Saturday, June 12, 2021

Andy Dalton deep dive: Is he the Bears answer?

So Ryan Pace has acquired another QB to lead the Bears into the 2021 Season. We’re going to subject this 10-year NFL veteran to an Andy Dalton Deep Dive! As the latest in a line of none too thrilling gunslingers to lead the Bears over recent years is Andy Dalton the man to finally ignite this franchise and take the team on a playoff run?

Dalton has spent most of his years in the league with the Bengals, leading them to the playoffs in each of his first four years in the league. Despite going 40-23-1 during those seasons, Andy Dalton never lead the Bengals to a playoff game win. In fact he only threw one touchdown total in those four games compared to six interceptions.

ANDY DALTON DEEP DIVE : EARLY SUCCESS

After those heady heights from 2011-2014, our Andy Dalton deep dive finds he is a rather miserable 36-43-1 as a starter, including going 4-5 with a loaded Dallas Cowboys offence in 2020.

Having started all 64 games, plus 4 playoff games in his first four seasons, Dalton has only completed the full slate of games twice in the six years since. Last year in Dallas he started as the backup, but still missed games with concussion.

However, wins and losses aren’t just down to the QB play so what does the Andy Dalton deep dive tell us about his overall standard of play over his career?

While his interceptions have declined, so has his turnover worthy plays according to PFF. This is usually a good sign of a QB making less bad decisions. However, in Dalton’s case it has been accompanied by a drop in big time throw(BTT)%. Now PFF defines a big time throw as “a pass with excellent ball location and timing, generally thrown further down the field and/or into a tighter window”.

In his first three years in the league Dalton posted BTT% of 5.4%, 6.0%, and 6.2%. However, in his last two seasons we see a massive drop off to 3.2% in Cincinnati and 3.1% last season in Dallas. If it had just been last year you could argue he didn’t know the offense, or it was being constrained for him, but the fact it happened with the Bengals is a worrying trend.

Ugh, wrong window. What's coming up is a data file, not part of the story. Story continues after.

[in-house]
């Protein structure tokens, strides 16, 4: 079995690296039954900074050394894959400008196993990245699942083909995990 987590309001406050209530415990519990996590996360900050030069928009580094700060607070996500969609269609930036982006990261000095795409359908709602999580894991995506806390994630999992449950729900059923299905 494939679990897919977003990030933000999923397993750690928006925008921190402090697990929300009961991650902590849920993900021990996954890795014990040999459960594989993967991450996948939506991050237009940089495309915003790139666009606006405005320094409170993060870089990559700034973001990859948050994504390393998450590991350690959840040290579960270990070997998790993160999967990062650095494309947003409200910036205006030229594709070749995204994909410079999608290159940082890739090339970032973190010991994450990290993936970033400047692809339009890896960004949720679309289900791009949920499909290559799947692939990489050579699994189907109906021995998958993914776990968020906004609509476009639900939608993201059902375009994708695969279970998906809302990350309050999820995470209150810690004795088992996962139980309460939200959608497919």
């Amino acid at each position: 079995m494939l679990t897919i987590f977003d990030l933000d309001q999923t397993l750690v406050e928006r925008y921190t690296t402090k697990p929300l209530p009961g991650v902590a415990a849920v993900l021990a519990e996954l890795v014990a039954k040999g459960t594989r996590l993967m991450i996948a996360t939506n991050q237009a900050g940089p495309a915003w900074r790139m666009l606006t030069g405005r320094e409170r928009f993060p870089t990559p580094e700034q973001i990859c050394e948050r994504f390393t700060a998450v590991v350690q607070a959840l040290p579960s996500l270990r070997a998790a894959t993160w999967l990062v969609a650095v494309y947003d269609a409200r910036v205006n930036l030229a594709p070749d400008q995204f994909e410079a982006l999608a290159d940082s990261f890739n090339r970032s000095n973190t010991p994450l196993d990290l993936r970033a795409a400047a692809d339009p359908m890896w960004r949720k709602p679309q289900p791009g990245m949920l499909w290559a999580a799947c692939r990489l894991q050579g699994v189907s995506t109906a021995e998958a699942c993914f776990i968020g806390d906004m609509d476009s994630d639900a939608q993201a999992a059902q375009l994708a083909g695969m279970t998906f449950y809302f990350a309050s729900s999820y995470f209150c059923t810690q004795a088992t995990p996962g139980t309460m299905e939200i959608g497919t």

ANDY DALTON DEEP DIVE: SOMEONE’S GETTING TOO CAUTIOUS

When we try to figure out whether this is something to be concerned about we turn to Average depth of target (ADOT). ADOT is exactly what it sounds like, the average length of a QB’s pass in the air regardless of whether that pass is incomplete. So it doesn’t become shorter merely because deep passes may be incomplete.

In the first four years of his career the Andy Dalton deep dive tells up he posted ADOT of over 9 yards twice. That’s a figure that will put you in the top-ten most years. However, last year in Dallas his average depth of target was just 7.5, the lowest of his career and good for a ranking of 32nd in the NFL out of 42 qualifying passers.

All this combines to tell us we have a QB with a low amount of turnover worthy throws, few big time throws, and a short average depth of throw. In other words an extremely cautious QB that will likely not lose you games, but won’t win you many either.

Now you may be thinking “That’s exactly what the Bears need!” Which in part may be true. But those big games against the likes of the Packers, or once you get into the playoffs, they need to be won more often that not.

So how does Andy Dalton’s 2020 compare with Mitchell Trubisky and Nick Foles?

2020 Comparison Andy DaltonMitchell TrubiskyNick Foles
CMP %64.9%67.0%64.7%
YARDS2,1702,0551,852
TD141610
INT888
TWP%2.83.43.1
BTT%3.13.75.3
ADOT(Yards)7.58.38.3
Time To Throw(secs)2.482.672.39

So what the Andy Dalton deep dive tells us is that Mitchell Trubisky and Nick Foles were both more aggressive that Dalton in 2020. Despite the amazing weapons at his disposal Dalton also had the lowest completion percentage which is somewhat unusual for a cautious QB.

Dalton also had a decent amount of time to throw, finishing squarely between Trubisky and Foles.

So what has the Andy Dalton deep dive told us? Well he’s a solid choice for not turning the ball over. There will be less mistakes, and more chance for the defense to have a bigger impact at the right end of the field.

Will he be able to put up more points, or make the safeties respect the deep pass is another question. Given his lack of downfield plays last year with Amari Cooper, CeeDee Lamb, and Michael Gallup it’s the big question over the signing of Dalton.

If he can return to his early career form there’s a chance he can lead the Bears back to the playoffs in 2021, but the chances of a long playoff run seem beyond him given those previous appearances.

He will likely be a safe, steady pair of hands while the Bears address the question of who will be the next franchise QB. But truth be told, it looks like another painful year of offensive football in Chicago.

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